BULLHEAD CITY — Chuck Neuzil is attacking the area’s teacher shortage from the front end.
Neuzil is in charge of a program through Northern Arizona University that aims to train future teachers and make it easier for local students intent on careers in education to get on that path.
He talked about his efforts at Thursday’s Bullhead City Elementary School District governing board meeting.
Neuzil said that the NAU program is tied with Grow Your Own, an initiative of the Bullhead City and Colorado River school districts to help residents who want to be teachers train to do just that.
One important part of the approach, he said, is an education professions class being offered at Mohave and River Valley high schools.
Those students, Neuzil said, have toured elementary classrooms, and in some cases, been involved in lessons.
The education professions also have been invited to take part in professional development activities, he said.
Future plans call for the students to work with teachers on “Flex Fridays,” which are not standard instructional days, but are days that students can come for enrichment and intervention activities.
It’s important to bring local children up as teachers, Neuzil said, citing research that says 80 percent of teachers end up working within 20 miles of where they grew up.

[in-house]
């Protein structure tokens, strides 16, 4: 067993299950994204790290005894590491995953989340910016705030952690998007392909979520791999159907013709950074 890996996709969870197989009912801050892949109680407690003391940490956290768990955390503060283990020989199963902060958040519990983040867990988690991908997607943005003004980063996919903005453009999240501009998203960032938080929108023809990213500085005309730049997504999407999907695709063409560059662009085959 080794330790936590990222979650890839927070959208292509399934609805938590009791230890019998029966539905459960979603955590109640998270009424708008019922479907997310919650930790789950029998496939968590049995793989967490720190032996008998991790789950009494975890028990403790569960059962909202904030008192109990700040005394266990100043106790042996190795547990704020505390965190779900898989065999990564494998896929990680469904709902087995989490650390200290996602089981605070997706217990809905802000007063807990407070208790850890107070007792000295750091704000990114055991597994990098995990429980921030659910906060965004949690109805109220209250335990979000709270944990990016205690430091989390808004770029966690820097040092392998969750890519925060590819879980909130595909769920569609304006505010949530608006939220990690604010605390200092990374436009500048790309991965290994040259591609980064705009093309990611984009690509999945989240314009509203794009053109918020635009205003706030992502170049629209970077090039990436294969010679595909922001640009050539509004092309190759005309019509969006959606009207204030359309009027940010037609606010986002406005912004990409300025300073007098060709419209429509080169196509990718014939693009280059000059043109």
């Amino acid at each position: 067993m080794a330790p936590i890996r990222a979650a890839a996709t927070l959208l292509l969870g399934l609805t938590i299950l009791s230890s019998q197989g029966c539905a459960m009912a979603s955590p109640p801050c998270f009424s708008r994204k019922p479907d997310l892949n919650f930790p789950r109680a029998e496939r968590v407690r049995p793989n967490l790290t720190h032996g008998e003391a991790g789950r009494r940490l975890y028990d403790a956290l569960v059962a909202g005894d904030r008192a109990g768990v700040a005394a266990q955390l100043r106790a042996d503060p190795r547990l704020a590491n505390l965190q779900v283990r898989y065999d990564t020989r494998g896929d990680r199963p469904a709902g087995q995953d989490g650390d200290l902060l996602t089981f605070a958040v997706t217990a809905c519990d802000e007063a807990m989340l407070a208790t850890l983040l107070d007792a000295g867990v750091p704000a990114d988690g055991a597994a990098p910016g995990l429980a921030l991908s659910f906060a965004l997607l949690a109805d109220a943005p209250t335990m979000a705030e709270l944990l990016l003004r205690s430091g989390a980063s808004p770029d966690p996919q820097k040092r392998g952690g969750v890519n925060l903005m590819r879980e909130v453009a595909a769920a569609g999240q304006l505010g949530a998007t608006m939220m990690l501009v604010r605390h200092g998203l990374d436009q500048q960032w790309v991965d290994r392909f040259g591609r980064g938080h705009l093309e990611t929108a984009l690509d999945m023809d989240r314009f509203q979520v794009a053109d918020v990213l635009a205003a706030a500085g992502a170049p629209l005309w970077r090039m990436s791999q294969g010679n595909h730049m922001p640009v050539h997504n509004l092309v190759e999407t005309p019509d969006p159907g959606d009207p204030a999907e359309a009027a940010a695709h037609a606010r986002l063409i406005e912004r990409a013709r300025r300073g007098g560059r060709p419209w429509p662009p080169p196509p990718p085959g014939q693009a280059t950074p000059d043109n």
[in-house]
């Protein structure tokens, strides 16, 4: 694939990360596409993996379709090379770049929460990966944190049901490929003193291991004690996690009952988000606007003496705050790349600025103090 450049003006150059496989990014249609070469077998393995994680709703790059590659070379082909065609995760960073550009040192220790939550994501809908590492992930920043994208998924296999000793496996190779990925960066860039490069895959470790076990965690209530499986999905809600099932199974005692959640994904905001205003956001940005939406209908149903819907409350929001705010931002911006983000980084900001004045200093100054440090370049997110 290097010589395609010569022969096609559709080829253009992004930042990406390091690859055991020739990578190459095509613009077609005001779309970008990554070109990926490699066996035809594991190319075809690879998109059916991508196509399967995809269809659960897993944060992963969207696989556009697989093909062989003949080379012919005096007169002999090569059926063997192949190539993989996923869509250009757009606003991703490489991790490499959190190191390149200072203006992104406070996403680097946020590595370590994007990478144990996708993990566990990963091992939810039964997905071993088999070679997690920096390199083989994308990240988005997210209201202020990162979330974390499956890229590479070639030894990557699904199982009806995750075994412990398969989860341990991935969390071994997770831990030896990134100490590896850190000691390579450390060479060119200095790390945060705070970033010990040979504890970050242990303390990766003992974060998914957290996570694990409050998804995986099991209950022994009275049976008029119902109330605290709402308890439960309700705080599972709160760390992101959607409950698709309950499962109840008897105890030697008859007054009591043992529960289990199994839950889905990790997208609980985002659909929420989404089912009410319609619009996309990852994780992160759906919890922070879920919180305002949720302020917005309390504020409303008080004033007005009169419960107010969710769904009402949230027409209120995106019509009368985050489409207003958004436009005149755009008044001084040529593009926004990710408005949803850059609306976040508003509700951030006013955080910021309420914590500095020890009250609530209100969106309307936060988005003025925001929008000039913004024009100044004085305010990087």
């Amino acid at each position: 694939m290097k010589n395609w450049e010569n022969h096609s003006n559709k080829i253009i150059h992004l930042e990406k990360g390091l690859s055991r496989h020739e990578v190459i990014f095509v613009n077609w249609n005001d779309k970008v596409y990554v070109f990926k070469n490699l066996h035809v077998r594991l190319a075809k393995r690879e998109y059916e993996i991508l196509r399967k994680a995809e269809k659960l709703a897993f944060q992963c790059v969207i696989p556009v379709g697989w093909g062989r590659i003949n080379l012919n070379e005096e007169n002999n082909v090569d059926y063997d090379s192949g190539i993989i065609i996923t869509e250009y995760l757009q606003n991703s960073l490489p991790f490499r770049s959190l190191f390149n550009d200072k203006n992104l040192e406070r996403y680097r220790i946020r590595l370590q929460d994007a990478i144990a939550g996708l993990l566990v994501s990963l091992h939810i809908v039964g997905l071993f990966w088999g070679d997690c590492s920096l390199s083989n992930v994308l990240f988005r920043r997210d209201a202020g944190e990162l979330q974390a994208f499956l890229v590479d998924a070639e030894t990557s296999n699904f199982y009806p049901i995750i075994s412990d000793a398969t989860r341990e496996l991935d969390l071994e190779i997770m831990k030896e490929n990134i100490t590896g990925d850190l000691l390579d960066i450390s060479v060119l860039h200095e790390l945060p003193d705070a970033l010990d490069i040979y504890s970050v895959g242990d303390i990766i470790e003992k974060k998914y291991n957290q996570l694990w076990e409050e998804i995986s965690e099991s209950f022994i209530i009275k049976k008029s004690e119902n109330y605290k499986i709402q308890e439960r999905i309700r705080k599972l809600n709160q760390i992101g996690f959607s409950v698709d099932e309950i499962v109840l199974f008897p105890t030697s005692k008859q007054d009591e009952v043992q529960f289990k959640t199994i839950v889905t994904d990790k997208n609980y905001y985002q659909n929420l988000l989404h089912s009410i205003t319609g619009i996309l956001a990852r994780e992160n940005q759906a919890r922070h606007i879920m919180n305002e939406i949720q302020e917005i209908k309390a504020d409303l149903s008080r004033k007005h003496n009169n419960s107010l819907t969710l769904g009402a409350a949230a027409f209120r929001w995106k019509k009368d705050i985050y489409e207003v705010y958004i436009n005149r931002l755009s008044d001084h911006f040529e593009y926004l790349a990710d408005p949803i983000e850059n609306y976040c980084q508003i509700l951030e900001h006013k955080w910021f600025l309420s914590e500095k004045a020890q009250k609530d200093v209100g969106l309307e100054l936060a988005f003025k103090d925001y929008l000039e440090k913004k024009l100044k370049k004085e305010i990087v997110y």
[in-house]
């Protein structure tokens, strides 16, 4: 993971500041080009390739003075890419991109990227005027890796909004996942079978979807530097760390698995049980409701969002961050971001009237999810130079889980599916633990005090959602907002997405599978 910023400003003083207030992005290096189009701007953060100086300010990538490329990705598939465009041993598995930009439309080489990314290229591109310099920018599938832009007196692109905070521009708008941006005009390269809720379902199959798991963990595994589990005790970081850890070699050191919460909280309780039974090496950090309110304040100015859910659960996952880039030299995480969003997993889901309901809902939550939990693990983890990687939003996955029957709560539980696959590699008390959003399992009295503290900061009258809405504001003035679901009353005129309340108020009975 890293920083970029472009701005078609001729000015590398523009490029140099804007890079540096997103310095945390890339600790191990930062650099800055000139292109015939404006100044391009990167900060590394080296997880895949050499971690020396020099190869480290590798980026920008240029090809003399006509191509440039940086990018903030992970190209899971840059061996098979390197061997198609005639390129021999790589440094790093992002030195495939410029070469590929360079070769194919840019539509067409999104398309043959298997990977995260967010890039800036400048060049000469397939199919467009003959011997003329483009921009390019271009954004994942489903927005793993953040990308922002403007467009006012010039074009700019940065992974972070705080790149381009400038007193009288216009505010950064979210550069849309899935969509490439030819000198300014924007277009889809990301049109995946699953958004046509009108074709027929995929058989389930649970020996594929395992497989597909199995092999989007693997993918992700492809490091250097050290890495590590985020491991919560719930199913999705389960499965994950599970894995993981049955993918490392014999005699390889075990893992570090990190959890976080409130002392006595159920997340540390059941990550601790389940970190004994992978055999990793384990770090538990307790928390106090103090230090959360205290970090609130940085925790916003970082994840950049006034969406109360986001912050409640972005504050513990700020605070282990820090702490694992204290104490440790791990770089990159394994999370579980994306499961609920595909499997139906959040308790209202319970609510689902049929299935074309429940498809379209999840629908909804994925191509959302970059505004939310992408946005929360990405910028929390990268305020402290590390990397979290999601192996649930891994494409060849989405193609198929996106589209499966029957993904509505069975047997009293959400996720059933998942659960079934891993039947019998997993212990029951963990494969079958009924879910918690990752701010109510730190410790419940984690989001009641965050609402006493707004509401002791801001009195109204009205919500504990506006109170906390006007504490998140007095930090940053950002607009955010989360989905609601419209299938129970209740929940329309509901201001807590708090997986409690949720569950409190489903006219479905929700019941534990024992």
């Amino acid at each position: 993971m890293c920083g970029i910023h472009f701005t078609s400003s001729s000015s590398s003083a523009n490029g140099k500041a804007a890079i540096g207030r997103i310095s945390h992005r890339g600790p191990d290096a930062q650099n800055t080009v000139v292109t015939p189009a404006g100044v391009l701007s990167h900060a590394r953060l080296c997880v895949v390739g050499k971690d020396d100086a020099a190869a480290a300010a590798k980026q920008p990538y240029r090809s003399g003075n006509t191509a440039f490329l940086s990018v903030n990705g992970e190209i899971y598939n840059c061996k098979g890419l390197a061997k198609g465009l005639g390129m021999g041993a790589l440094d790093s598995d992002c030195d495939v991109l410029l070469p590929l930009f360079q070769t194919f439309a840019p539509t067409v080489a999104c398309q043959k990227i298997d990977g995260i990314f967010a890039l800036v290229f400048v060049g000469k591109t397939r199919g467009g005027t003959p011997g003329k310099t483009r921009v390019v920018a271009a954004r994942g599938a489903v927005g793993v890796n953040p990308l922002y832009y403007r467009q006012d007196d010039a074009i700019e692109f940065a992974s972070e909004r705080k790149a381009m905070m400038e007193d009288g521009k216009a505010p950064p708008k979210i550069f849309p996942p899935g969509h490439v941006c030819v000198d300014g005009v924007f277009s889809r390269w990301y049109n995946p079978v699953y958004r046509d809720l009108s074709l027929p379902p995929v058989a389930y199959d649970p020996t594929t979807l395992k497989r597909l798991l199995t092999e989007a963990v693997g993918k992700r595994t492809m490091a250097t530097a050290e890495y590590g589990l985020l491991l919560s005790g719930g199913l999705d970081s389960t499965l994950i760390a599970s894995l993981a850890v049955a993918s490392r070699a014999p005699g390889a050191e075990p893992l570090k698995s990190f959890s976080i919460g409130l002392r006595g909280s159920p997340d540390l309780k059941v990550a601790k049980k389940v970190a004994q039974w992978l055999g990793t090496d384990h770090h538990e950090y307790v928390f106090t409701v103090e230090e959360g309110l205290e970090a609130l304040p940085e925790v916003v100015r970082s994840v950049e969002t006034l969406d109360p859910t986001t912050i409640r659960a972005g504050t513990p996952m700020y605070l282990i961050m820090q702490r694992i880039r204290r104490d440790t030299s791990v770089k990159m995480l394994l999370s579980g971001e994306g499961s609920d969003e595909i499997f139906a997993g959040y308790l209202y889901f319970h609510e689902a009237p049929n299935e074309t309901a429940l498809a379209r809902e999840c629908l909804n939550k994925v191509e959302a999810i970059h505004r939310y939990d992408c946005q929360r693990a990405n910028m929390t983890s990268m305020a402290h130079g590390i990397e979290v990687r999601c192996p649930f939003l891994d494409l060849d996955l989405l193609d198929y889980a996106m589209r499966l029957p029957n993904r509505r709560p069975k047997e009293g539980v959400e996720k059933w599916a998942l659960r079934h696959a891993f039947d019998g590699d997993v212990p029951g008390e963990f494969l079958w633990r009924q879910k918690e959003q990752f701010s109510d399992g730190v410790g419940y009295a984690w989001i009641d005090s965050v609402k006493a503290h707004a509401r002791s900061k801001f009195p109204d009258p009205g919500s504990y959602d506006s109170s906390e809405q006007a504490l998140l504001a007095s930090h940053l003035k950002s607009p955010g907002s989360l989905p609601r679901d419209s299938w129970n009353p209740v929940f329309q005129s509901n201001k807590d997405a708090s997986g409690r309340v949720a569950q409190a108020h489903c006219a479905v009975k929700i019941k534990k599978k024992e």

He also said that research shows that children learn more from teachers with roots in their area.
Mohave senior Raymond Schmitt that being in the education professions class has helped him with some insights into what teachers experience, not just inside the classroom, but also training and interactions with administrators.
He said that one portion involved creating a lesson plan and using it to “teach” his peers.
Five students from the NAU program will be student-teaching next spring in K-8 classrooms in the Bullhead City and Mohave Valley elementary districts, Neuzil said.
Also at the meeting, supporters of music education urged board members and district administrators to find a way to revive the marching band at Bullhead City Junior High School. The school has instruction in string and percussion, but doesn’t have a music teacher with expertise in brass or woodwinds.
District spokesman Lance Ross said that the previous teacher left at the end of last school year and extensive recruiting efforts landed the most qualified teacher, who teaches strings.
Band boosters said they are concerned that children will leave elementary school having had some instruction in band, but fall out of practice before getting to high school.
The Mohave High band regularly has members qualify for state shows.
BCJH Principal Pat Young said the school is looking to resolve the situation and could have a new band teacher in place next semester.